Yesterday afternoon he instructed me to write this informing you of the safe arrival of your letter and assure you that he appreciates with great love your distinguished services to the Cause of God. He prays at the Holy Shrines that fresh confirmations may reach you from the Abhá Kingdom day by day so that you may have material comfort and spiritual success. He is sure that the holy spirit of our beloved Lord, ‘Abdu’l-Bahá is watching over you and guiding your steps in life.

The members of the Holy Family and the friends in Haifa are thinking of you and the other dear friends in England with love and admiration, joining all in prayers for your happiness.

[From the Guardian:]

My dearest friend,

I wish to add a few words of assurance and sympathy in view of the heavy burden of responsibility that rests on your shoulders in these difficult and trying times. My fervent and increasing prayer is that ‘Abdu’l-Bahá may show you the way that will enable you to continue your splendid pioneer work effectually, peacefully, free from every earthly care and anxiety. Dr. Walsh’s sermon is astonishingly good. I wish you would send me about 50 copies of the same. I pray unceasingly for my friends in England.

Shoghi


Letter of 4 November 1924

4 November 1924

My dear Mr. Simpson,

It is always a pleasure to acknowledge receipt of your letters to our dear Guardian, and he was deeply interested in the minutes of the last meeting of the N.S.A. which you were so kind as to enclose.

Your own letter, however, brought up a very interesting and vital question in regard to the future progress of the Cause in England, especially now that through the efforts of you all the spread of the Bahá’í Movement has been well placed on the road to our ultimate victory. Now is the time to take all necessary measures against a slacking in our pace and it is truly unfortunate that just when the individual endeavours of every single member is most needed and necessary, age and earthly cares deprive us of some of our experienced and able co-workers. It would, I believe, be a great service if just as few as possible could manage to deny themselves of the joy and enthusiasm of serving as noble a Cause.

I am sure it would interest you to know that Mr. and Mrs. Mills are now in Haifa and all that they have to say proves well the energy and efforts of the London friends. We already have about ten pilgrims and are expecting some more. I suppose Dr. Esslemont who would have much to tell us and whose arrival Shoghi Effendi is eagerly awaiting, is among those who will soon arrive....

[From the Guardian:]

My dear fellow-worker,

I trust that the prolonged visit of Dr. Esslemont will prove to be in future pregnant with far-reaching possibilities for the service of the Cause in England. To yourself I send my imperishable love and brotherly greetings.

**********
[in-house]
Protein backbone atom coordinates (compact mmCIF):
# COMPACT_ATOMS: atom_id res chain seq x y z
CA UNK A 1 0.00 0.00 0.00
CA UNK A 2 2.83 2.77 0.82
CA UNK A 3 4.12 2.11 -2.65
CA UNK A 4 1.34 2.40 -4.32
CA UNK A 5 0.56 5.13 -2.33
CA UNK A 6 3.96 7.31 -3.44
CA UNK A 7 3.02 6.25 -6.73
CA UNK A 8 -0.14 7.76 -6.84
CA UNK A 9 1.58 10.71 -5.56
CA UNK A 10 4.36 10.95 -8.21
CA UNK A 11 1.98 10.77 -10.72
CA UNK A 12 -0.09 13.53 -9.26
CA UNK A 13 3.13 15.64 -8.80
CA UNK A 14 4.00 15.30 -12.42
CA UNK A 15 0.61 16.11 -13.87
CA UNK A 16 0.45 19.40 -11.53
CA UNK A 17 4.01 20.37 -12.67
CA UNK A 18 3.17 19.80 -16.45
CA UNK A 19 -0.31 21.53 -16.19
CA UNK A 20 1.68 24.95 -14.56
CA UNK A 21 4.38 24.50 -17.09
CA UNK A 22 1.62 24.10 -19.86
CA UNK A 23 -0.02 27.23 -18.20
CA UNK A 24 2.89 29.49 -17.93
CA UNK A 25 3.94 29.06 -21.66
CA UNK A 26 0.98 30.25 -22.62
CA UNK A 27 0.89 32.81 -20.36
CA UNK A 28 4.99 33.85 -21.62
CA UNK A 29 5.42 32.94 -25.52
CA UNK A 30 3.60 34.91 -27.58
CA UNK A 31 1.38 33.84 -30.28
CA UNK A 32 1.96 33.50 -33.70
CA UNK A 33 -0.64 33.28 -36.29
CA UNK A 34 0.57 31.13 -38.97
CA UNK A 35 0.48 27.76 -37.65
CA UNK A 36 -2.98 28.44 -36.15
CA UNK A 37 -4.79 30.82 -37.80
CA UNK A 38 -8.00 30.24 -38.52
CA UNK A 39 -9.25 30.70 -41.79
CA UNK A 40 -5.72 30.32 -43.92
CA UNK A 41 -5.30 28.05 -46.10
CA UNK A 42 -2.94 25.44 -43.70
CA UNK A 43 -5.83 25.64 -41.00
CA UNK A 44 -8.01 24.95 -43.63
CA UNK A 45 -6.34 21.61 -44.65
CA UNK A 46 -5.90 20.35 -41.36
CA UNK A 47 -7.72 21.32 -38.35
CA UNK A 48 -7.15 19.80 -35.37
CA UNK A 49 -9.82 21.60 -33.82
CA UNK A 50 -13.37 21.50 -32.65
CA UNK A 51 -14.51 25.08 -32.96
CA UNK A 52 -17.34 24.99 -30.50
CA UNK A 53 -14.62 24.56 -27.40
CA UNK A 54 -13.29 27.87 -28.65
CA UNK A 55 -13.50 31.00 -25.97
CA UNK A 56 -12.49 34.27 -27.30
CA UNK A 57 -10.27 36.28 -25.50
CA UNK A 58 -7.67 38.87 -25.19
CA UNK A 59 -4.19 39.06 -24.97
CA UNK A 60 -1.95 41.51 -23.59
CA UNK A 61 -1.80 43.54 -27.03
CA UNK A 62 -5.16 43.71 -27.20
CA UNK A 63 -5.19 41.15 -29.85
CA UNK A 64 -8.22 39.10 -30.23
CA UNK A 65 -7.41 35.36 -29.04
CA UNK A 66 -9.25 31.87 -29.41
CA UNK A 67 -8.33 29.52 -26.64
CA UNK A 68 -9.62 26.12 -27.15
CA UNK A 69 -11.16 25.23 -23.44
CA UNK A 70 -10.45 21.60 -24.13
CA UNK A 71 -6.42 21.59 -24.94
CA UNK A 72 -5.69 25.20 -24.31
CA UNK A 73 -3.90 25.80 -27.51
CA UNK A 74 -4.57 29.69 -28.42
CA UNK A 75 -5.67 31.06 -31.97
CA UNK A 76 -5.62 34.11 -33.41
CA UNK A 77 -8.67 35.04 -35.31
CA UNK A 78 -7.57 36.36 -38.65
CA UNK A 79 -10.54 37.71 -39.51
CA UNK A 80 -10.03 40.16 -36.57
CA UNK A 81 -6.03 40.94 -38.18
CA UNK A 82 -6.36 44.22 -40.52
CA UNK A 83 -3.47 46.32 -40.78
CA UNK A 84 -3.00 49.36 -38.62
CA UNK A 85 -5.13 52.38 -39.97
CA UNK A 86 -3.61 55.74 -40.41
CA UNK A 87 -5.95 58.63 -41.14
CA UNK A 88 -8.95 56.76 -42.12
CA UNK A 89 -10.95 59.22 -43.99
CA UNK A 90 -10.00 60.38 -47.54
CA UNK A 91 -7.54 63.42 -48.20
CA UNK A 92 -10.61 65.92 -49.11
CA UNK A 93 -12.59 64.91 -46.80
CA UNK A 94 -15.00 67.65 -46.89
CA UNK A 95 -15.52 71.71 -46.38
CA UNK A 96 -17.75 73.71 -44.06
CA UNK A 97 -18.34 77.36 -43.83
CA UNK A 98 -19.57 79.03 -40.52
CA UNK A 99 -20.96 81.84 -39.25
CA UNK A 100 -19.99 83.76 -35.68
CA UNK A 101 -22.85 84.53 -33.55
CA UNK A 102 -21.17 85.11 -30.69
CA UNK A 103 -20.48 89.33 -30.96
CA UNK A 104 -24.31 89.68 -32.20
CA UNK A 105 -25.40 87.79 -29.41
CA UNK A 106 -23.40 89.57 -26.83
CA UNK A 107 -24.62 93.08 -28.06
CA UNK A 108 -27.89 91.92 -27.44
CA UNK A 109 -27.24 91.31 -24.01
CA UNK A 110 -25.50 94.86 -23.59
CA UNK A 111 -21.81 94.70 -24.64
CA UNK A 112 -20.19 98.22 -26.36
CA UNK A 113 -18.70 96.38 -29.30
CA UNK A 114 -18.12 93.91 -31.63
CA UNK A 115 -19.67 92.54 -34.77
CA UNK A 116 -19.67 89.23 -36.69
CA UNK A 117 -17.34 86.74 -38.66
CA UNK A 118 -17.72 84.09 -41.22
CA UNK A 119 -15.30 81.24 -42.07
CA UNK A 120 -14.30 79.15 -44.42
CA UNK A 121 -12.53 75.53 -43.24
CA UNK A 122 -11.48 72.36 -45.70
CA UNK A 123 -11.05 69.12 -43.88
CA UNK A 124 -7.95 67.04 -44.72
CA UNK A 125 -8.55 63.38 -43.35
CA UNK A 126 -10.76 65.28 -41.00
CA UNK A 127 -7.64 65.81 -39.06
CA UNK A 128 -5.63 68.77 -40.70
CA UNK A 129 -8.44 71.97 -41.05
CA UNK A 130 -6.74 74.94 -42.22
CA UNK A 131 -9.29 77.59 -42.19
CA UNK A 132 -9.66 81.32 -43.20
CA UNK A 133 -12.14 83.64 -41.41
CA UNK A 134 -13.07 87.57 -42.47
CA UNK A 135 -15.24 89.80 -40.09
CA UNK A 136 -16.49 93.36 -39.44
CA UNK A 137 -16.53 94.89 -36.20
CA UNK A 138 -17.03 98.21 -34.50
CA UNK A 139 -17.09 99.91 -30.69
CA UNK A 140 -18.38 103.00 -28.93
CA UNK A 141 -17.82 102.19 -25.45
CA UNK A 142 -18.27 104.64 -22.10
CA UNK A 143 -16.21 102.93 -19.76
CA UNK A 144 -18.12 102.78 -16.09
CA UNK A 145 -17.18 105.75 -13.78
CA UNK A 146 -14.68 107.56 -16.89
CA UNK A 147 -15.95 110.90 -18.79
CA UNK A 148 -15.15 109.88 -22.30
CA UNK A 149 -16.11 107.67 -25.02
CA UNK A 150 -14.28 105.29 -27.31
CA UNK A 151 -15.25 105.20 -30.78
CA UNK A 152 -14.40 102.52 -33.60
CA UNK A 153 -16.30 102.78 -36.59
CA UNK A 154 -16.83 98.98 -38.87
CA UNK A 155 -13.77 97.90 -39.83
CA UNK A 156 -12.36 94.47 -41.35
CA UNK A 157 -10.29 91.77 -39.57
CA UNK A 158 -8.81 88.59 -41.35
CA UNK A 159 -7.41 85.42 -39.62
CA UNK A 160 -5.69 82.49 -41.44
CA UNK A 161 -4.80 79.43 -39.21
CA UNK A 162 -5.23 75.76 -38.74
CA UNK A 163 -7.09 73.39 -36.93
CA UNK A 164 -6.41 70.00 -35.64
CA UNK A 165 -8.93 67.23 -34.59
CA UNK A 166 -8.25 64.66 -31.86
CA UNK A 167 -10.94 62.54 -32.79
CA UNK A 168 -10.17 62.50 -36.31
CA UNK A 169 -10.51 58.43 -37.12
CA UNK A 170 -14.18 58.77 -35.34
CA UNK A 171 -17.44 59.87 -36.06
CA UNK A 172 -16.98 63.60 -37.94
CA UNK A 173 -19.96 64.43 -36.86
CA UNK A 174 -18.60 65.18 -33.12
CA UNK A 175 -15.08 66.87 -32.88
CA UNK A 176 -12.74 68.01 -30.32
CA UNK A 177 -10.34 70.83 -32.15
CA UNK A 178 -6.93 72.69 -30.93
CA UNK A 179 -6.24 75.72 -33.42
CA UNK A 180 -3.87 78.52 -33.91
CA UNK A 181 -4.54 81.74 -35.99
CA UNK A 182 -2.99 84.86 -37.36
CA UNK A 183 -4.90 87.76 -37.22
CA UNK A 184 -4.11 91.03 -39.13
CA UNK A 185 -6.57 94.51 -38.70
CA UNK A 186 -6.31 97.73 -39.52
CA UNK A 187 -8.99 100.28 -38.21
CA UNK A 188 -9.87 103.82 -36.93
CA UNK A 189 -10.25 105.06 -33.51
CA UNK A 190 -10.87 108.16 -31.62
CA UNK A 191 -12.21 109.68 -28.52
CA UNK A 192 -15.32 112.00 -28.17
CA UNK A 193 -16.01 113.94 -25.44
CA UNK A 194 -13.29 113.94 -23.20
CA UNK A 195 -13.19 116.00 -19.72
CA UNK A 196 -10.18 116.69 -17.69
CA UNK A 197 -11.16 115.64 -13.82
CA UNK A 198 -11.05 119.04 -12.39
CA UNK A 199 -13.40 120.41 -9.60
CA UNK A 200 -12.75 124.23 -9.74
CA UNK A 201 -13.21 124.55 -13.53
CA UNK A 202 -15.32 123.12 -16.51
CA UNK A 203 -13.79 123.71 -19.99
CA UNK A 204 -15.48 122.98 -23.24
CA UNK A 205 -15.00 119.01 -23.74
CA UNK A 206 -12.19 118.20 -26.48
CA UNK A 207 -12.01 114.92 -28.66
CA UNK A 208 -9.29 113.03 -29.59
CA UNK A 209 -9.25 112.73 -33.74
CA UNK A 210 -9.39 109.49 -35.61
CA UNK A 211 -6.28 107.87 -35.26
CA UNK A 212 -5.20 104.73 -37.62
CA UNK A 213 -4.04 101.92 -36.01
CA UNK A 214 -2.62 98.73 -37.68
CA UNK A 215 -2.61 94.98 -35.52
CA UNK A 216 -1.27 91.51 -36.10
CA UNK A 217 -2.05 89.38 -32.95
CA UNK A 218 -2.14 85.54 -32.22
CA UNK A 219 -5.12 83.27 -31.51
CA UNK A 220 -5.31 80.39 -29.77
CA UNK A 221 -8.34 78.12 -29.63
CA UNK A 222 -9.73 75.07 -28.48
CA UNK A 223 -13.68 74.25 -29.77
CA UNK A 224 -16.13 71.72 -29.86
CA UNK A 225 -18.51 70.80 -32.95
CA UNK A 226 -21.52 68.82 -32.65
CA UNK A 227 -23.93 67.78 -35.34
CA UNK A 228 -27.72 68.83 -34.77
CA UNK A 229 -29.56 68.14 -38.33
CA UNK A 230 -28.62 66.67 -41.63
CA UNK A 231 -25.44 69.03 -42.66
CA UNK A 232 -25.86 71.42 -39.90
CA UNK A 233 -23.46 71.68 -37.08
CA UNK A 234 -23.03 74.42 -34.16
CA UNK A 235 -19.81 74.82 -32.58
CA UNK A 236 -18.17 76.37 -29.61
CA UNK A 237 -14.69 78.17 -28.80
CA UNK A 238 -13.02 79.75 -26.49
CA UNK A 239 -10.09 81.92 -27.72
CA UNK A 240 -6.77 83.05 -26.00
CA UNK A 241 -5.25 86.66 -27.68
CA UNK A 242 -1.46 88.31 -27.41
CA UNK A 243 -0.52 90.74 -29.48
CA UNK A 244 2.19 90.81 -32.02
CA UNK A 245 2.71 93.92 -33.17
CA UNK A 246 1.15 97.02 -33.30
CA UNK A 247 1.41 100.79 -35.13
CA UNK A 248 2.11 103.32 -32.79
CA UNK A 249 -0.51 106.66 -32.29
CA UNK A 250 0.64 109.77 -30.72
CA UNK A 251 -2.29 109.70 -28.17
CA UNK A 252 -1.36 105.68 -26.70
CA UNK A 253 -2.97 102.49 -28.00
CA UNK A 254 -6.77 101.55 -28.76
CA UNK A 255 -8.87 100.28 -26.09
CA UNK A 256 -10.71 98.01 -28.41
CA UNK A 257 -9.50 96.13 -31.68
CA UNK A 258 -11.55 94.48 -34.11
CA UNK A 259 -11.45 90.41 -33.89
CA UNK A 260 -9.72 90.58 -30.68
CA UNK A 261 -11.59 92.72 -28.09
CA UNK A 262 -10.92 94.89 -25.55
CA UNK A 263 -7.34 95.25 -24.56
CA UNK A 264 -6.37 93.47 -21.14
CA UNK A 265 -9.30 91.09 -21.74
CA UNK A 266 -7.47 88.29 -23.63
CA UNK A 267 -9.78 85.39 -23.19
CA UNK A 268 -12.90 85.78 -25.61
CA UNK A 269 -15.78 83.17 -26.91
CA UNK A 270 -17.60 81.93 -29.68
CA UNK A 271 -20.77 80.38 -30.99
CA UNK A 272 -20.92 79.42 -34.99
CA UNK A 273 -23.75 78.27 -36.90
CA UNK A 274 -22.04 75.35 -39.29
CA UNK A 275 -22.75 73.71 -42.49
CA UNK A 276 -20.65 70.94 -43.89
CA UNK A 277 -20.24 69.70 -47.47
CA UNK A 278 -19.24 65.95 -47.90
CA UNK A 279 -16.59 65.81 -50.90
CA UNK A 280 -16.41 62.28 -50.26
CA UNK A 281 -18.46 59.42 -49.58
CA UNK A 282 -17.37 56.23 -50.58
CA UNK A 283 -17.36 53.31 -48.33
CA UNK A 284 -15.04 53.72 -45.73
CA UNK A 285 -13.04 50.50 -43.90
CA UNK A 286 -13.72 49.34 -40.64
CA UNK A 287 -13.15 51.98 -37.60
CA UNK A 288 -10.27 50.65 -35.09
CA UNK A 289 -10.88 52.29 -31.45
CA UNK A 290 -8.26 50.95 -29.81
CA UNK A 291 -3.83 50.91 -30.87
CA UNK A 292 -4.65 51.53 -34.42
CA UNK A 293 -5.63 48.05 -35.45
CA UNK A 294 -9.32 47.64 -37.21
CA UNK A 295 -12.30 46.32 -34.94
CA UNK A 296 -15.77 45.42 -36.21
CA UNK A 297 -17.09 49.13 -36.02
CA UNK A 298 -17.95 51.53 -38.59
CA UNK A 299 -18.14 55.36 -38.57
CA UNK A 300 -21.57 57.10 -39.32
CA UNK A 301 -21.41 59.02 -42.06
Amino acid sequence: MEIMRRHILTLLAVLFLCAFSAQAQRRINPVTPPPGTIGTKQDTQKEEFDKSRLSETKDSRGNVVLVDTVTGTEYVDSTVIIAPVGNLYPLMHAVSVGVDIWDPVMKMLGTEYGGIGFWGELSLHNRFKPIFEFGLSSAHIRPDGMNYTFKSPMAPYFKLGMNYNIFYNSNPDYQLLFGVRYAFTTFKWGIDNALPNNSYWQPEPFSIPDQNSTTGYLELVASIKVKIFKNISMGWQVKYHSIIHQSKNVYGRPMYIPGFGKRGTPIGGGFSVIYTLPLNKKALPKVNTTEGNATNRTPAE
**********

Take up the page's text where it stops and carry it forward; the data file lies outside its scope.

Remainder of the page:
Affectionately,
Shoghi


Letter of 22 November 1924

22 November 1924

My dear Mr. Simpson,

The letter you had sent through Dr. Esslemont to Shoghi Effendi has arrived and it gave him very great pleasure to read it. Although it is quite beyond me to express to you just what thoughts and sentiments your frank expressions of loyalty and love aroused in his heart, this I feel I can assure you that it made him hopeful of the future and added to his great confidence in you.

The Bahá’í Cause has a great mission to the people of England but the field of service though immensely vast presents innumerable difficulties, and it needs the able hand of a staunch and true Bahá’í primarily and the dexterity of a good supervisor, to overcome every confronting difficulty and to carry His Message to millions of people. This responsibility has been entrusted to you by the guided decision of the Bahá’ís in England and our Guardian finds great pleasure in confiding the same duty in you and in endorsing the happy decision of the friends there.

In regard to your contemplated withdrawal from the presidency of the N.S.A. and the London Assembly, it made him very happy to know that even the thought of it has totally vanished. The hopes that he cherished in you are far too many to permit you a more quiet part in Bahá’í activities in England, and the hopeful signs of progress in the past year has made the prospects of the coming year very bright and it all depends upon the efforts of the friends in England and the guidance of our Master from on high just how bright it shall turn out to be.

We still have Mr. Mills with us in Haifa and I assure you, we miss you very much. The photograph you had sent to Shoghi Effendi has been received and it shall be framed and placed in the Persian Pilgrim House...